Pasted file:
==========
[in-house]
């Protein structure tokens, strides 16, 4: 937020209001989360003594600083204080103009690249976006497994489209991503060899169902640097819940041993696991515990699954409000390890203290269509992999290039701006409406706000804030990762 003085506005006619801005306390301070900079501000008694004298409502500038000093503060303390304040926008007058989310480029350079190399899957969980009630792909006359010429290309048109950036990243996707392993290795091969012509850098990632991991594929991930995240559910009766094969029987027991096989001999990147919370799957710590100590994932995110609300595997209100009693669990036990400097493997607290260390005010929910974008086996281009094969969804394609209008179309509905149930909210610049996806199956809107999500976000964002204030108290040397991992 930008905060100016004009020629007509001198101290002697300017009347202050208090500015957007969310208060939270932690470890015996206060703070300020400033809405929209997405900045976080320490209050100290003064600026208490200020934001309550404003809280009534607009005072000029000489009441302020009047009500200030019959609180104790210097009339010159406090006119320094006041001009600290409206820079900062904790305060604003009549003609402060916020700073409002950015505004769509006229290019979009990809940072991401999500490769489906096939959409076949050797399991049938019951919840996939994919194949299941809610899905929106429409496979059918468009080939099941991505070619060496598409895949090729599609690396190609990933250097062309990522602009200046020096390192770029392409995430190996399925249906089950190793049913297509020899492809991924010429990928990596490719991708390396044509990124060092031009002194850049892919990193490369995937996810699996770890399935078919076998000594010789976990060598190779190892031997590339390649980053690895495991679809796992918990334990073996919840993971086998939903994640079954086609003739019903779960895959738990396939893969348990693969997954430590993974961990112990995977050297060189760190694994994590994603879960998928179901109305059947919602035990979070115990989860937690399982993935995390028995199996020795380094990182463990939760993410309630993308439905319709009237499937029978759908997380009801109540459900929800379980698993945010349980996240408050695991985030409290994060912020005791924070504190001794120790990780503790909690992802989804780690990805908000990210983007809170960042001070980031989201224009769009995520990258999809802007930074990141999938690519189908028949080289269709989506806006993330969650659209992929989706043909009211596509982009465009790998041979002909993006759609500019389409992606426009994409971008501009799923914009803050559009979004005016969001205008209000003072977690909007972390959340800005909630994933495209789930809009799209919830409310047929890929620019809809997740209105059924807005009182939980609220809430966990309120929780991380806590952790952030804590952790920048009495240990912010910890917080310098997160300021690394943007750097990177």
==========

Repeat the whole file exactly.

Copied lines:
[in-house]
């Protein structure tokens, strides 16, 4: 937020209001989360003594600083204080103009690249976006497994489209991503060899169902640097819940041993696991515990699954409000390890203290269509992999290039701006409406706000804030990762 003085506005006619801005306390301070900079501000008694004298409502500038000093503060303390304040926008007058989310480029350079190399899957969980009630792909006359010429290309048109950036990243996707392993290795091969012509850098990632991991594929991930995240559910009766094969029987027991096989001999990147919370799957710590100590994932995110609300595997209100009693669990036990400097493997607290260390005010929910974008086996281009094969969804394609209008179309509905149930909210610049996806199956809107999500976000964002204030108290040397991992 930008905060100016004009020629007509001198101290002697300017009347202050208090500015957007969310208060939270932690470890015996206060703070300020400033809405929209997405900045976080320490209050100290003064600026208490200020934001309550404003809280009534607009005072000029000489009441302020009047009500200030019959609180104790210097009339010159406090006119320094006041001009600290409206820079900062904790305060604003009549003609402060916020700073409002950015505004769509006229290019979009990809940072991401999500490769489906096939959409076949050797399991049938019951919840996939994919194949299941809610899905929106429409496979059918468009080939099941991505070619060496598409895949090729599609690396190609990933250097062309990522602009200046020096390192770029392409995430190996399925249906089950190793049913297509020899492809991924010429990928990596490719991708390396044509990124060092031009002194850049892919990193490369995937996810699996770890399935078919076998000594010789976990060598190779190892031997590339390649980053690895495991679809796992918990334990073996919840993971086998939903994640079954086609003739019903779960895959738990396939893969348990693969997954430590993974961990112990995977050297060189760190694994994590994603879960998928179901109305059947919602035990979070115990989860937690399982993935995390028995199996020795380094990182463990939760993410309630993308439905319709009237499937029978759908997380009801109540459900929800379980698993945010349980996240408050695991985030409290994060912020005791924070504190001794120790990780503790909690992802989804780690990805908000990210983007809170960042001070980031989201224009769009995520990258999809802007930074990141999938690519189908028949080289269709989506806006993330969650659209992929989706043909009211596509982009465009790998041979002909993006759609500019389409992606426009994409971008501009799923914009803050559009979004005016969001205008209000003072977690909007972390959340800005909630994933495209789930809009799209919830409310047929890929620019809809997740209105059924807005009182939980609220809430966990309120929780991380806590952790952030804590952790920048009495240990912010910890917080310098997160300021690394943007750097990177």